Wednesday, July 8, 2015

Random Rant - Please Remember To Use Manners. Thank You.

Growing up, saying please and thank you was mandatory. If we didn't say please, we didn't get it. If we didn't follow through with a thank you, we weren't able to eat it, play with it, spend it, etc. Manners were not optional. Our vocabulary didn't include "I want" or "give me" or "buy me this." We didn't dare mutter those words. By some slim chance we did, two things immediately followed. The look. ass whuppin'.

On occasions when we received gifts, the reigns tightened. Upon receiving a gift, we had to say thank you accompanied with a hug...or kiss on the cheek. If the gift was sent via mail, we'd have to pick up the phone, attached to the kitchen wall (there were no cell phones back then) and call the sender.

That's not all...

Before we could fully enjoy the gift in all of its splendor, we had to compose a thank you note. Our best handwriting. It didn't matter if the gift was a box of underwear and socks. Or if we hated it. Or if the sweater was the ugliest piece of clothing we'd ever laid our eyes on. Or if it was a birthday card with $2 inside.

Thank you note. Thank you note. Thank you note.

Mom always had a drawer in the kitchen stocked with cards for every occasion. We'd select a thank you card, sit at the table and write out a sincere paragraph. We weren't allowed to just sign the card. Writing "thank you for the gift" and signing our name was not acceptable either.

Once we wrote our paragraph of gratitude, Mom had to inspect it. If it wasn't to her liking, she would rip it up and toss it in the trash. To avoid wasting another thank you card, our second attempt had to be drafted on a piece of lined paper. Once it met her approval, our message was rewritten on the card. We were then allowed to seal, address, stamp, and put it on the mantel where all the outgoing mail resided.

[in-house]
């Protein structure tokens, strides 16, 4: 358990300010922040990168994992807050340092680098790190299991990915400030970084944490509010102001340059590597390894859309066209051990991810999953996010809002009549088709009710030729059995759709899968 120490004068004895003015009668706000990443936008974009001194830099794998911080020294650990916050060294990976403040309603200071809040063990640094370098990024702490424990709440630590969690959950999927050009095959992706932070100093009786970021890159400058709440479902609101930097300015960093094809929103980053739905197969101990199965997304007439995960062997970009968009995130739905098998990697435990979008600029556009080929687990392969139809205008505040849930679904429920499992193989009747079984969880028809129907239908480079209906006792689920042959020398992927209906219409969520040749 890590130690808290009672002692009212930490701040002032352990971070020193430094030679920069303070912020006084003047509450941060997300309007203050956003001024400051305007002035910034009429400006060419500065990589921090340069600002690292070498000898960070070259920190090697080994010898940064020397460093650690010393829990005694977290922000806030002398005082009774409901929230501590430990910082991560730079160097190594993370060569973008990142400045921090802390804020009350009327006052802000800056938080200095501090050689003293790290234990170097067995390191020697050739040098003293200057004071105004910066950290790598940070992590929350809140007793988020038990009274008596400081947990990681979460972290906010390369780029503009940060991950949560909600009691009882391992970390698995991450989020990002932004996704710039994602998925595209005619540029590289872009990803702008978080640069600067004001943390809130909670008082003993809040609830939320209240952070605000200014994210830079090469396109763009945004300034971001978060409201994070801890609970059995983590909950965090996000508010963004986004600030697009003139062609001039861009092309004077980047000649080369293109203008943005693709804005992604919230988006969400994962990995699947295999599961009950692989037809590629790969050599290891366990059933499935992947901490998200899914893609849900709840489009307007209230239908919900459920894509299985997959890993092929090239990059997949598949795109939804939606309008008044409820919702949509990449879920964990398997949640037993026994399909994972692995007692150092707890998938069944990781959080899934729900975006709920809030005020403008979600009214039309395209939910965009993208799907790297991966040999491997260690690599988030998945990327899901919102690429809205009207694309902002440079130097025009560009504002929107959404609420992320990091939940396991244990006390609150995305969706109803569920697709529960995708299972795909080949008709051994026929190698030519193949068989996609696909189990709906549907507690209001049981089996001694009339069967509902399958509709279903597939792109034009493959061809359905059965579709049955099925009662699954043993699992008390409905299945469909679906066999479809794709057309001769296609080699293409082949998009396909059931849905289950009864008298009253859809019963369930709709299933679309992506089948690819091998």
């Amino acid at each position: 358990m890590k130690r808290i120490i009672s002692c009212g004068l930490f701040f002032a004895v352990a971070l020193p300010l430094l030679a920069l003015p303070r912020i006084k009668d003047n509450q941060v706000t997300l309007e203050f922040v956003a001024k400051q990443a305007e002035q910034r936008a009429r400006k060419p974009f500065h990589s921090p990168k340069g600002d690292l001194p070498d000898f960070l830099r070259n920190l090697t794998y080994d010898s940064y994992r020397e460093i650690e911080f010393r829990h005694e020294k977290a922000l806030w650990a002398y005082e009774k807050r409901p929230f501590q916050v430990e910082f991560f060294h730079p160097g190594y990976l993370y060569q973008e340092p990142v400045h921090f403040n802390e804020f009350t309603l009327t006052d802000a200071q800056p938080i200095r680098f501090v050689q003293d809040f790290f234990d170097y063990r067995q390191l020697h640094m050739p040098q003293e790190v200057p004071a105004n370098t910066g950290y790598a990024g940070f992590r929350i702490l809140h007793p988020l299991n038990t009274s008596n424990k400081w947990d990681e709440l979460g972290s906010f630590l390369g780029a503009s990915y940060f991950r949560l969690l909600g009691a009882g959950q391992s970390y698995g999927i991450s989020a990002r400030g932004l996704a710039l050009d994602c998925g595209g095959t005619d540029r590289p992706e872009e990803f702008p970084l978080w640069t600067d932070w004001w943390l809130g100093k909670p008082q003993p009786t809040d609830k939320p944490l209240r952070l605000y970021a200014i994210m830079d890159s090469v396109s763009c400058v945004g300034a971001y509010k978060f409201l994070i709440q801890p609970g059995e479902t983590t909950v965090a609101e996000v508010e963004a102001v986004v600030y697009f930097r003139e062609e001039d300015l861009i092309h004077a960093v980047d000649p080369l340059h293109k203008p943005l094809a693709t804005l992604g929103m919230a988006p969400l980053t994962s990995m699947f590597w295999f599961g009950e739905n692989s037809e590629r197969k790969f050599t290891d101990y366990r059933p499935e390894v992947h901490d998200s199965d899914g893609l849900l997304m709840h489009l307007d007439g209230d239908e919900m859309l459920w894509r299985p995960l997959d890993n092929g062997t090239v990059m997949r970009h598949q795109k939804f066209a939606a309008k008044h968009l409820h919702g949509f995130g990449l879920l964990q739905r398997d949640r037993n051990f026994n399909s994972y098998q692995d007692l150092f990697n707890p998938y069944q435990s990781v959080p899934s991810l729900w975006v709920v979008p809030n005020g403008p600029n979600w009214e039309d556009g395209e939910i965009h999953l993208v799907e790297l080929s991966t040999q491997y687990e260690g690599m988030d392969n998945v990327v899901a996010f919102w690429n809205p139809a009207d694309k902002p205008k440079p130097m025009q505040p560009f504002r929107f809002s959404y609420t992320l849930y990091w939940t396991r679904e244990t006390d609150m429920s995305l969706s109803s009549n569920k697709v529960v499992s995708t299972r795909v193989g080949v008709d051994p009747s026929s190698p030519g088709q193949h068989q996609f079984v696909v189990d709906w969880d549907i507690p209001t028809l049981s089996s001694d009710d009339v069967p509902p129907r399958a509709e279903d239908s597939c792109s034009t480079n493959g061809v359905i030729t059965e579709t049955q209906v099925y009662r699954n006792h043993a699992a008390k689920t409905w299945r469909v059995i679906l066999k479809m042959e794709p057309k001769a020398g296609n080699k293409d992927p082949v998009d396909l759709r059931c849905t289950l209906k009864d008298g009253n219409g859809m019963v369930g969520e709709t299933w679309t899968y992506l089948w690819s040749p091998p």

At that point, the proverbial gate was lifted. The gift was ours to use, eat, spend, listen to, hang in the back of our closet...whatever. 

I can remember, as a teenager, having to sit at the table writing multiple thank you cards and thinking, "This sucks. I can't wait until I'm an adult so I don't have to do this shit anymore." Do you have idea the torture involved in having to spend an afternoon writing thank you notes when the new Janet Jackson or Madonna cassette tape was sitting on the table? Unwrapped. Un-listened to.

Eventually, as I grew older, my thought process matured. I became an adult. And guess what? I continued to say please and thank you.

"Lisa, would you like a glass of wine?"

"Yes, please. That would be fah-bue-lessssss."

Tick tock. Tick tock. Tick tock.

"Here ya go, sweetie."

"Thank you."

In addition, when I receive a gift, I immediately express my gratitude. The following day, I write and send a thank you note. I have a box of thank you notes stashed in my desk drawer. On occasion, I'll express my gratitude through email or a personal message.

See how easy that is?

For the life of me, I can't understand why a good chunk of the population, both young and old, have no manners or lack the ability to extend a wee bit of gratitude. It's not rocket science.